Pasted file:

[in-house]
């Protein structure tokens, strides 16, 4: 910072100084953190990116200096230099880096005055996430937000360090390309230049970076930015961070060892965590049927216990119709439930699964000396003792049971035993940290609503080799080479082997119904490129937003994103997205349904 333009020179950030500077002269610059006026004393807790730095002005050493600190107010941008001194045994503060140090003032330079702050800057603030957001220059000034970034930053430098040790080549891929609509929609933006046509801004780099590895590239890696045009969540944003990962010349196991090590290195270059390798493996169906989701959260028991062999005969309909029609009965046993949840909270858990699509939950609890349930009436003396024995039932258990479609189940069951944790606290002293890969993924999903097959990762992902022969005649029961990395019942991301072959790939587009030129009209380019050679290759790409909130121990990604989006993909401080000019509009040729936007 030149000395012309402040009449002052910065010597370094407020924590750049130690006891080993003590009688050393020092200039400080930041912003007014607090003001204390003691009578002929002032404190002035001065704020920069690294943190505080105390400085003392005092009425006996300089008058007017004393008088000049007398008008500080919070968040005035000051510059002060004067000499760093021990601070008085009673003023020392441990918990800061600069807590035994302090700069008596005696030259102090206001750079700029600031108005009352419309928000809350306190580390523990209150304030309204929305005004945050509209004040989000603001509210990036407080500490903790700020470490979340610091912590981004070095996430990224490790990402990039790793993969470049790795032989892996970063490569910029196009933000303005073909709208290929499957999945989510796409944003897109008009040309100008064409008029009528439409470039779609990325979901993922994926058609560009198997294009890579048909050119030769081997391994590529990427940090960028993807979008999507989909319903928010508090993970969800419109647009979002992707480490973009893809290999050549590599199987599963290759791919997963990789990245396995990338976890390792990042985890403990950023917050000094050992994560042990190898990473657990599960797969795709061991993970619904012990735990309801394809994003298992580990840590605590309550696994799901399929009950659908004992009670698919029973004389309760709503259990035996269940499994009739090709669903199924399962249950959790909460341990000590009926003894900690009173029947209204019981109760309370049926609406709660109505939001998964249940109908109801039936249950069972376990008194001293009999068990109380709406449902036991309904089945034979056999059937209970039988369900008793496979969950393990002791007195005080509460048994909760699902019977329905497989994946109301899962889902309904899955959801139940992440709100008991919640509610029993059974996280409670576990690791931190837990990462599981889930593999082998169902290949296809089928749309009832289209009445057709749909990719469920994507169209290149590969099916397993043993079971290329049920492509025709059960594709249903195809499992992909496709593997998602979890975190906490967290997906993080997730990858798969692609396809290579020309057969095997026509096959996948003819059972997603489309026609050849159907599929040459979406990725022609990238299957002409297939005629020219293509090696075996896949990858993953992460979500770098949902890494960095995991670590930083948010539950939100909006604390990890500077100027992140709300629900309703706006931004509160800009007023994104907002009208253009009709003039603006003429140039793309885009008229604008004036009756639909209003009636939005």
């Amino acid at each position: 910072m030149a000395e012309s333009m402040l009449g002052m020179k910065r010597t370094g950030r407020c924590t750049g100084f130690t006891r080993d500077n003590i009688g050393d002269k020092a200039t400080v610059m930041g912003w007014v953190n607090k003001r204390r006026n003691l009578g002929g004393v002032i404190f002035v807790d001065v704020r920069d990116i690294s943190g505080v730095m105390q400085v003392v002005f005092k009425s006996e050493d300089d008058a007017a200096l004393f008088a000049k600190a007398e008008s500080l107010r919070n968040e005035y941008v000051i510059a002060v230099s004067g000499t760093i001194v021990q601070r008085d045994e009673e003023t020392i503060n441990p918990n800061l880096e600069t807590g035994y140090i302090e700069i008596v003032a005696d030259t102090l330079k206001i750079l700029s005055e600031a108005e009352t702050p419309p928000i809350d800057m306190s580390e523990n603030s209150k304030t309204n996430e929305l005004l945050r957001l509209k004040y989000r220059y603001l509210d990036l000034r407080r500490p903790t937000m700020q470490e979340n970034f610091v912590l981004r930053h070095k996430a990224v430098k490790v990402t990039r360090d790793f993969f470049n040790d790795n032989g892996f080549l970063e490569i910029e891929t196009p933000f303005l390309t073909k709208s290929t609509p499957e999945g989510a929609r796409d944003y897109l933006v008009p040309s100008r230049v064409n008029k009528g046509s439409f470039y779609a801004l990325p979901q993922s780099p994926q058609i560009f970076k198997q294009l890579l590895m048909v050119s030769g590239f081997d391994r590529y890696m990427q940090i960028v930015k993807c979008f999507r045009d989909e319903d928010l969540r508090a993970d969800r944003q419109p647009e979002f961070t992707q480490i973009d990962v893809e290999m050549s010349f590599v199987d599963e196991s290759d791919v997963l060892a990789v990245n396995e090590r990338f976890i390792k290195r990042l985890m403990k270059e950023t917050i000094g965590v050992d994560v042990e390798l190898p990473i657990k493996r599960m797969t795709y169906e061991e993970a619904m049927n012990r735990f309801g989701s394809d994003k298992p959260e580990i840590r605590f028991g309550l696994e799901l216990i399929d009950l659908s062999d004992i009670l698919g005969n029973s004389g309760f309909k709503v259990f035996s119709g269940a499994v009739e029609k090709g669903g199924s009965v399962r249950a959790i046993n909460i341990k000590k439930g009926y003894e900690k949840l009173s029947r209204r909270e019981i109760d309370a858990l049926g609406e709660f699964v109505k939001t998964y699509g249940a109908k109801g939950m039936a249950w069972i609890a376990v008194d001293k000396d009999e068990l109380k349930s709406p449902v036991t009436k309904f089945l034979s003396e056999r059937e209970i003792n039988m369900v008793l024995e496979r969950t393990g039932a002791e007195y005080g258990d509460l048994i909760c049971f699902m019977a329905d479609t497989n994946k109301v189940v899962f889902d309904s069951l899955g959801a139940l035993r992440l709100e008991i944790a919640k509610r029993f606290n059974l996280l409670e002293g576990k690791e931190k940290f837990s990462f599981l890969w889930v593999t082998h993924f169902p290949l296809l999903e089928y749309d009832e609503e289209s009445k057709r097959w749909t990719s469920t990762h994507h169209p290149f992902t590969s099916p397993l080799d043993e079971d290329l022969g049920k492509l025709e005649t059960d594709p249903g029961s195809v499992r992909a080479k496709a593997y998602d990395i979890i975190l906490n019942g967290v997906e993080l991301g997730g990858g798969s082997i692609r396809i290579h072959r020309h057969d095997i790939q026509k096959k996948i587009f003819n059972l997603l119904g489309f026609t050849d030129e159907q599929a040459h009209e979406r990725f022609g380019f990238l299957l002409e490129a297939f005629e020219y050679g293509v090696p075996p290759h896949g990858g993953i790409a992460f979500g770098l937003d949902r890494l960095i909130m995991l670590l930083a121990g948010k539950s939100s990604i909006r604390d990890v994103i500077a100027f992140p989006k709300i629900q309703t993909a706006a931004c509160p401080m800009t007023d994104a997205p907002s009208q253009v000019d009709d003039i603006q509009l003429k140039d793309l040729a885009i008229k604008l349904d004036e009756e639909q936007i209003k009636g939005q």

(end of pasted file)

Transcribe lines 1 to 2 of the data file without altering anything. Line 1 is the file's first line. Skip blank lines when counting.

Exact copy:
[in-house]
């Protein structure tokens, strides 16, 4: 910072100084953190990116200096230099880096005055996430937000360090390309230049970076930015961070060892965590049927216990119709439930699964000396003792049971035993940290609503080799080479082997119904490129937003994103997205349904 333009020179950030500077002269610059006026004393807790730095002005050493600190107010941008001194045994503060140090003032330079702050800057603030957001220059000034970034930053430098040790080549891929609509929609933006046509801004780099590895590239890696045009969540944003990962010349196991090590290195270059390798493996169906989701959260028991062999005969309909029609009965046993949840909270858990699509939950609890349930009436003396024995039932258990479609189940069951944790606290002293890969993924999903097959990762992902022969005649029961990395019942991301072959790939587009030129009209380019050679290759790409909130121990990604989006993909401080000019509009040729936007 030149000395012309402040009449002052910065010597370094407020924590750049130690006891080993003590009688050393020092200039400080930041912003007014607090003001204390003691009578002929002032404190002035001065704020920069690294943190505080105390400085003392005092009425006996300089008058007017004393008088000049007398008008500080919070968040005035000051510059002060004067000499760093021990601070008085009673003023020392441990918990800061600069807590035994302090700069008596005696030259102090206001750079700029600031108005009352419309928000809350306190580390523990209150304030309204929305005004945050509209004040989000603001509210990036407080500490903790700020470490979340610091912590981004070095996430990224490790990402990039790793993969470049790795032989892996970063490569910029196009933000303005073909709208290929499957999945989510796409944003897109008009040309100008064409008029009528439409470039779609990325979901993922994926058609560009198997294009890579048909050119030769081997391994590529990427940090960028993807979008999507989909319903928010508090993970969800419109647009979002992707480490973009893809290999050549590599199987599963290759791919997963990789990245396995990338976890390792990042985890403990950023917050000094050992994560042990190898990473657990599960797969795709061991993970619904012990735990309801394809994003298992580990840590605590309550696994799901399929009950659908004992009670698919029973004389309760709503259990035996269940499994009739090709669903199924399962249950959790909460341990000590009926003894900690009173029947209204019981109760309370049926609406709660109505939001998964249940109908109801039936249950069972376990008194001293009999068990109380709406449902036991309904089945034979056999059937209970039988369900008793496979969950393990002791007195005080509460048994909760699902019977329905497989994946109301899962889902309904899955959801139940992440709100008991919640509610029993059974996280409670576990690791931190837990990462599981889930593999082998169902290949296809089928749309009832289209009445057709749909990719469920994507169209290149590969099916397993043993079971290329049920492509025709059960594709249903195809499992992909496709593997998602979890975190906490967290997906993080997730990858798969692609396809290579020309057969095997026509096959996948003819059972997603489309026609050849159907599929040459979406990725022609990238299957002409297939005629020219293509090696075996896949990858993953992460979500770098949902890494960095995991670590930083948010539950939100909006604390990890500077100027992140709300629900309703706006931004509160800009007023994104907002009208253009009709003039603006003429140039793309885009008229604008004036009756639909209003009636939005």